to Arro will. may interest a few, curious, literary antiquaries to learn as much as can be discovered on a subject of which so little is ever discoverable — the birth and growth of one of the standard poems of the world. It is most true, that there is nothing in the verse we are commenting, that any more proveth our Author interrupted his work for several years, and then took it up in this place, than many similar phrases in Ariosto argue he left off and continued his poem at intervals; which were in contradiction with fact (1). Had we no other testimonies than that line of Villani, and this verse of Dante himself, we might expunge them as opposite qualities, rather ciphers, and fairly confess we know nothing of the matter. Nor is it less unreasonable to argue from the Ghibellinism in the first seven Cantos, that they were written after their author became a Ghibelline — after his exile. They savour neither of Ghibellinism, nor Guelphism ; for on the only occasion wherein those factions are mentioned, the leaders of both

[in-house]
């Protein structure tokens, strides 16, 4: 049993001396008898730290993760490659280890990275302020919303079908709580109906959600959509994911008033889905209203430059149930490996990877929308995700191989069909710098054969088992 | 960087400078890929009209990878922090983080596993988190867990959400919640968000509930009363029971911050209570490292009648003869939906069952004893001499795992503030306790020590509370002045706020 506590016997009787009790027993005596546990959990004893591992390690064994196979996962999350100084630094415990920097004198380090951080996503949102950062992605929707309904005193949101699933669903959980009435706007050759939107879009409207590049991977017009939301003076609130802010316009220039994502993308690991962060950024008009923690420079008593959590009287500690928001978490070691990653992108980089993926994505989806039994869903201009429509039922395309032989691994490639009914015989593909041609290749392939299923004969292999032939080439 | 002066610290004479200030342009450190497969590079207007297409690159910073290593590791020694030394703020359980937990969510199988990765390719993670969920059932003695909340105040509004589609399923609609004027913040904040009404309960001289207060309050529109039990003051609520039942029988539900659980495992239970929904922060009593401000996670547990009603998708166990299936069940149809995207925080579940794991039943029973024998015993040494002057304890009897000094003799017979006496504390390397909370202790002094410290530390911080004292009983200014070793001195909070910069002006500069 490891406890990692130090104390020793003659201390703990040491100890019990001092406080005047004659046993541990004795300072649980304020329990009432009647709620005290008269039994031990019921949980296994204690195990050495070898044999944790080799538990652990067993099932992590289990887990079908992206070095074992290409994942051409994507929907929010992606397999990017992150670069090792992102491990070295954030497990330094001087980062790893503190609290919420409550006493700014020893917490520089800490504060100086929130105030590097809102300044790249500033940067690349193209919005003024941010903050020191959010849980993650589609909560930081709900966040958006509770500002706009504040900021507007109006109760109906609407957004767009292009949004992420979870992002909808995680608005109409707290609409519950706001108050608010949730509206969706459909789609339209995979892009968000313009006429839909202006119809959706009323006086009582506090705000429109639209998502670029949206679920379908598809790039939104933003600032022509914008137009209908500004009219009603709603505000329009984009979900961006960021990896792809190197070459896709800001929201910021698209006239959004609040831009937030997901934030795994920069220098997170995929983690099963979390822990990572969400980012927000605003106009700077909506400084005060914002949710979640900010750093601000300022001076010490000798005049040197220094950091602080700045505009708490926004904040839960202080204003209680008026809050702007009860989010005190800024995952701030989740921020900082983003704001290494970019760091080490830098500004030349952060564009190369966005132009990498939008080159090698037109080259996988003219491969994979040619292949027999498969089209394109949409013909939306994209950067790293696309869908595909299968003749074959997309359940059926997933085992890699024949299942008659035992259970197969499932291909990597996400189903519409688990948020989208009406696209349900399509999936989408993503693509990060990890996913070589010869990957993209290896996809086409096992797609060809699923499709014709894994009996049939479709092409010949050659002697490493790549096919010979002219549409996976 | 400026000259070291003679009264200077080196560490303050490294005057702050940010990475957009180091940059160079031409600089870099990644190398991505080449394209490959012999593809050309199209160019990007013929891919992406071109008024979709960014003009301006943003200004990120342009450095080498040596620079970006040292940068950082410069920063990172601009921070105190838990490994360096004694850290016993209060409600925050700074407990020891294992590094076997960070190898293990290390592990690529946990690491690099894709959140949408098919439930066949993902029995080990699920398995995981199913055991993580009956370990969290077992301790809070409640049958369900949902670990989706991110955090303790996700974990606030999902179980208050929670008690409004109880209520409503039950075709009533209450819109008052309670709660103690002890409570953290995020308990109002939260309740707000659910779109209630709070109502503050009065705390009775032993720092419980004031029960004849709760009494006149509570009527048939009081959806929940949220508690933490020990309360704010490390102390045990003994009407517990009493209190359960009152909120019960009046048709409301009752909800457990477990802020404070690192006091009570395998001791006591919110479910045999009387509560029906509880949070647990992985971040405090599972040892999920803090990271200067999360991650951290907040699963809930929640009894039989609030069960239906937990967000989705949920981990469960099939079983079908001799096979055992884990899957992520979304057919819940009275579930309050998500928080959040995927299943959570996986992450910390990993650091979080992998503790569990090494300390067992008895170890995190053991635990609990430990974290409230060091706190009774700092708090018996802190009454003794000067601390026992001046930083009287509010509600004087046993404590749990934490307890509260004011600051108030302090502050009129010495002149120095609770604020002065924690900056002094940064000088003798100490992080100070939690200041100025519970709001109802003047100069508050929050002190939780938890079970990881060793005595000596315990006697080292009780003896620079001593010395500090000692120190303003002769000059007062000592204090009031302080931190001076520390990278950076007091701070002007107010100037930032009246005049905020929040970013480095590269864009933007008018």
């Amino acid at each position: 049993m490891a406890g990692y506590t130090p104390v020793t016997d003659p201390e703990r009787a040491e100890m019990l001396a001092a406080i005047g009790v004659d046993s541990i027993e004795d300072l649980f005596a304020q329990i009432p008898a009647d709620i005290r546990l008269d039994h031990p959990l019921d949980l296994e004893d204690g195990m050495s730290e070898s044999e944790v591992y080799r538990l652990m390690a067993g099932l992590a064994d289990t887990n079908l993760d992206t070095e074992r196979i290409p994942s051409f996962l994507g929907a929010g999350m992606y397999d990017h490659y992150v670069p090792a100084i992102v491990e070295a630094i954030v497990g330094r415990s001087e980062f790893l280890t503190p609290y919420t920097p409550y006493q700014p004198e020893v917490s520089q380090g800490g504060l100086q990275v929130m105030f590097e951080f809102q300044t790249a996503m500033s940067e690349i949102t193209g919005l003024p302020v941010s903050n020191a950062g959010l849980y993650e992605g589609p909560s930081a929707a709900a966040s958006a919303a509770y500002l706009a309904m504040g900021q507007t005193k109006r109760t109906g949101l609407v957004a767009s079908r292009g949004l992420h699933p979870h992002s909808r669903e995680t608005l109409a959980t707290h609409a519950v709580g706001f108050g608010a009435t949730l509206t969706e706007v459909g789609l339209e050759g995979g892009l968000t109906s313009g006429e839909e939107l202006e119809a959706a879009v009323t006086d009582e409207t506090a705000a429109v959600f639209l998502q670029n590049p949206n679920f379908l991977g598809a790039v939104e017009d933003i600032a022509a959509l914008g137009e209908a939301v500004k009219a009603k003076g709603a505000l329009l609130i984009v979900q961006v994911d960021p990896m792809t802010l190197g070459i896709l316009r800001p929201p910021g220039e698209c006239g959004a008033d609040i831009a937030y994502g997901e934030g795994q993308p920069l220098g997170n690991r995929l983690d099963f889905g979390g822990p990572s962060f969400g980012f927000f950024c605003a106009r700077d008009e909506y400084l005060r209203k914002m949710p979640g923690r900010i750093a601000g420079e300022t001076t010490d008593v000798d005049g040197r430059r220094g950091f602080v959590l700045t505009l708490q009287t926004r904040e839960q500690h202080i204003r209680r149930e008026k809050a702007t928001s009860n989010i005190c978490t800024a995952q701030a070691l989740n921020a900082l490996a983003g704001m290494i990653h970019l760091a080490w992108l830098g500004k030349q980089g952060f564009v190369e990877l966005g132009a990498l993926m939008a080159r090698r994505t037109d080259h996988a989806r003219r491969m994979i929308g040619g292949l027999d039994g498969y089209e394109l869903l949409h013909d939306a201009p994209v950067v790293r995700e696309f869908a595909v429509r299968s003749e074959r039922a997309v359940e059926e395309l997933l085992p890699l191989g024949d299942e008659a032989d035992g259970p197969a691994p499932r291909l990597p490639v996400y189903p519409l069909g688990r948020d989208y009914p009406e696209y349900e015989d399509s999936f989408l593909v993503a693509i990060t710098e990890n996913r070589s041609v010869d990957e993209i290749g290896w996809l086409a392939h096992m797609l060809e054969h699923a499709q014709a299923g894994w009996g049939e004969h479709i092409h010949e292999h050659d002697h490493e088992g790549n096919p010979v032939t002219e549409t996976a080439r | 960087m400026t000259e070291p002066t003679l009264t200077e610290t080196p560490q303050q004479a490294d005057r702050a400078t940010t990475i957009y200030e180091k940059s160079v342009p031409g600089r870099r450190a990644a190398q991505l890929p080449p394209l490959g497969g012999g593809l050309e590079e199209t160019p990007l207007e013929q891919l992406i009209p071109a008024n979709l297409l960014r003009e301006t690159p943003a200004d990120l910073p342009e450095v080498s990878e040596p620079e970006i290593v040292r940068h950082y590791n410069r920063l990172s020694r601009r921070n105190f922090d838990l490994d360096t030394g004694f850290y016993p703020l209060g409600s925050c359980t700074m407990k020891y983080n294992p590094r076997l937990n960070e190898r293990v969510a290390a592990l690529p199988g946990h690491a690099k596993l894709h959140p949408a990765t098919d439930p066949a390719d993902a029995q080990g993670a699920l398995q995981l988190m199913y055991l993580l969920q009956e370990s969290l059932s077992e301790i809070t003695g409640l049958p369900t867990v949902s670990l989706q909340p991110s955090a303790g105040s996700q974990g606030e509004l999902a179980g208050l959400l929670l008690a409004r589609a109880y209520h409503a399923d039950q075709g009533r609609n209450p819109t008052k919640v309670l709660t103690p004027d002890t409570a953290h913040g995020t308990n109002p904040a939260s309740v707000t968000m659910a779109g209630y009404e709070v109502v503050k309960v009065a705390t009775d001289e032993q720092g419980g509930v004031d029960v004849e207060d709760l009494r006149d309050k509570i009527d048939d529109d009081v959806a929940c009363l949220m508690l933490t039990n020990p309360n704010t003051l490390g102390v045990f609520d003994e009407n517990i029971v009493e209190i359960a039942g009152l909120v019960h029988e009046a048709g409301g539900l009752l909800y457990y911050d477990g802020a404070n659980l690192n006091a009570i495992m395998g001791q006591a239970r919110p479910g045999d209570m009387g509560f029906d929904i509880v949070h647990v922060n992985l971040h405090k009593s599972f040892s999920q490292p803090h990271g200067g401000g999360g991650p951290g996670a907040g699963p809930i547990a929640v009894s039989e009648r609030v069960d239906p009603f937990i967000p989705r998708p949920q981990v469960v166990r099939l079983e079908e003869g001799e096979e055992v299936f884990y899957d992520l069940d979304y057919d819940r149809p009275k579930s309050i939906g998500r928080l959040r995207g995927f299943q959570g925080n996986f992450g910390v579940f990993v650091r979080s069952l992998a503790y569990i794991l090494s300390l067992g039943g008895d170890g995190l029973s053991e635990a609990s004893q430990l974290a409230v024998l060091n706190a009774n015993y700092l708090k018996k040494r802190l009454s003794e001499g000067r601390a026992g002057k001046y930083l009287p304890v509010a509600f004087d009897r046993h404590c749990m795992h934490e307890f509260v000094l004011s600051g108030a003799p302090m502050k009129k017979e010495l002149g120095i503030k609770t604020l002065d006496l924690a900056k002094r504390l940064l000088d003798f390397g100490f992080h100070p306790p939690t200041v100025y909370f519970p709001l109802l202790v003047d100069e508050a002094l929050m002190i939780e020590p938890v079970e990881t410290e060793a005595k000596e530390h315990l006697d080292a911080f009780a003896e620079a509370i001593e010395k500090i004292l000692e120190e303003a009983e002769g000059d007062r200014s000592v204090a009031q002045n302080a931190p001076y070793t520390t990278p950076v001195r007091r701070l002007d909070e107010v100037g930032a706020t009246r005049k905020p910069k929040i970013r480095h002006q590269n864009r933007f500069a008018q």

book then must have been some of Dante's songs — either his Rime, or his Vita Nuova. My carpenter, however inharmonious in the music of his recitativo, made at least no breaches in it: but the ass-driver broke the metre every now and then with Ar-ris addressed to his asses, So Dante happening to pass by, and having his meditations chased and his ears wounded by that dissonance, diseharged his cane suddenly upon the poor ass-driver's shoulders, crying out to him “fellow, I never wrote that Ar-ri!' Franco Sachetti, Nov. 114–115. Ammirato, Ist. Lib. xiv.–Negri, Ist. Scritt. Fior. (1) As for example: Tornando al lavoro che vario ordisco. Orlando Fur. Canto xvi. St. 5.